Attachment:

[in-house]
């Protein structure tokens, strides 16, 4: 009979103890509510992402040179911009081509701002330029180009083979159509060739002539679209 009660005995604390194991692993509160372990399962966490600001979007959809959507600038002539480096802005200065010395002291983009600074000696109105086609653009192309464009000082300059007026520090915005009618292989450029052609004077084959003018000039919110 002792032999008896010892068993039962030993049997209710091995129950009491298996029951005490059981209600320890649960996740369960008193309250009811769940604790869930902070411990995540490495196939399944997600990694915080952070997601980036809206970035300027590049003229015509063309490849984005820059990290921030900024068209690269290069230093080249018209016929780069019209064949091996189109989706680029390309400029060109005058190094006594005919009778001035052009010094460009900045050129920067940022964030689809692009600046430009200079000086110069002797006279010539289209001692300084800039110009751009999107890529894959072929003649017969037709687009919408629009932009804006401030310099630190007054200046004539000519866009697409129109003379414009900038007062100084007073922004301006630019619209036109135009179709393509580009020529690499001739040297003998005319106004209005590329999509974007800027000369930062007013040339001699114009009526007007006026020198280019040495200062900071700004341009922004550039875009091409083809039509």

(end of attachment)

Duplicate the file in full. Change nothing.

[in-house]
């Protein structure tokens, strides 16, 4: 009979103890509510992402040179911009081509701002330029180009083979159509060739002539679209 009660005995604390194991692993509160372990399962966490600001979007959809959507600038002539480096802005200065010395002291983009600074000696109105086609653009192309464009000082300059007026520090915005009618292989450029052609004077084959003018000039919110 002792032999008896010892068993039962030993049997209710091995129950009491298996029951005490059981209600320890649960996740369960008193309250009811769940604790869930902070411990995540490495196939399944997600990694915080952070997601980036809206970035300027590049003229015509063309490849984005820059990290921030900024068209690269290069230093080249018209016929780069019209064949091996189109989706680029390309400029060109005058190094006594005919009778001035052009010094460009900045050129920067940022964030689809692009600046430009200079000086110069002797006279010539289209001692300084800039110009751009999107890529894959072929003649017969037709687009919408629009932009804006401030310099630190007054200046004539000519866009697409129109003379414009900038007062100084007073922004301006630019619209036109135009179709393509580009020529690499001739040297003998005319106004209005590329999509974007800027000369930062007013040339001699114009009526007007006026020198280019040495200062900071700004341009922004550039875009091409083809039509």